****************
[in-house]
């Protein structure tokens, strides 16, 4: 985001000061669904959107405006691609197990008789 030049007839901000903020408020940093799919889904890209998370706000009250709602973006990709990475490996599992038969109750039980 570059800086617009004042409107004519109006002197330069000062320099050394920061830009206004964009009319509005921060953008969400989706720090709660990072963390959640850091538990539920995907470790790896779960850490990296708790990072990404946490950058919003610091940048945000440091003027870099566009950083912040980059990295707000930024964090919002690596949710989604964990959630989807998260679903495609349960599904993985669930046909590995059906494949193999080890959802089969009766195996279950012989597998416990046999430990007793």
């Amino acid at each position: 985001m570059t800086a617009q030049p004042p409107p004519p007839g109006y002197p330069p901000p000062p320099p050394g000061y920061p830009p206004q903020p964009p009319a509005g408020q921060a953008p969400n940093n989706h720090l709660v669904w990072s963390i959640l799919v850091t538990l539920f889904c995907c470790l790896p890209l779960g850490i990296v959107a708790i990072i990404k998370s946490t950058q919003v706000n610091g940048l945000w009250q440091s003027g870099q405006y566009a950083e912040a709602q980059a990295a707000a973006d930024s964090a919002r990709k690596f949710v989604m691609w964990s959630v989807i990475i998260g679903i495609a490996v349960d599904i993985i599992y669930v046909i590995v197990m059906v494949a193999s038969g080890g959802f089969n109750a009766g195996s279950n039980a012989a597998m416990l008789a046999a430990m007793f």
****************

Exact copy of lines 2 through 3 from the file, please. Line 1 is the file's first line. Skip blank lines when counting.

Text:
């Protein structure tokens, strides 16, 4: 985001000061669904959107405006691609197990008789 030049007839901000903020408020940093799919889904890209998370706000009250709602973006990709990475490996599992038969109750039980 570059800086617009004042409107004519109006002197330069000062320099050394920061830009206004964009009319509005921060953008969400989706720090709660990072963390959640850091538990539920995907470790790896779960850490990296708790990072990404946490950058919003610091940048945000440091003027870099566009950083912040980059990295707000930024964090919002690596949710989604964990959630989807998260679903495609349960599904993985669930046909590995059906494949193999080890959802089969009766195996279950012989597998416990046999430990007793």
């Amino acid at each position: 985001m570059t800086a617009q030049p004042p409107p004519p007839g109006y002197p330069p901000p000062p320099p050394g000061y920061p830009p206004q903020p964009p009319a509005g408020q921060a953008p969400n940093n989706h720090l709660v669904w990072s963390i959640l799919v850091t538990l539920f889904c995907c470790l790896p890209l779960g850490i990296v959107a708790i990072i990404k998370s946490t950058q919003v706000n610091g940048l945000w009250q440091s003027g870099q405006y566009a950083e912040a709602q980059a990295a707000a973006d930024s964090a919002r990709k690596f949710v989604m691609w964990s959630v989807i990475i998260g679903i495609a490996v349960d599904i993985i599992y669930v046909i590995v197990m059906v494949a193999s038969g080890g959802f089969n109750a009766g195996s279950n039980a012989a597998m416990l008789a046999a430990m007793f």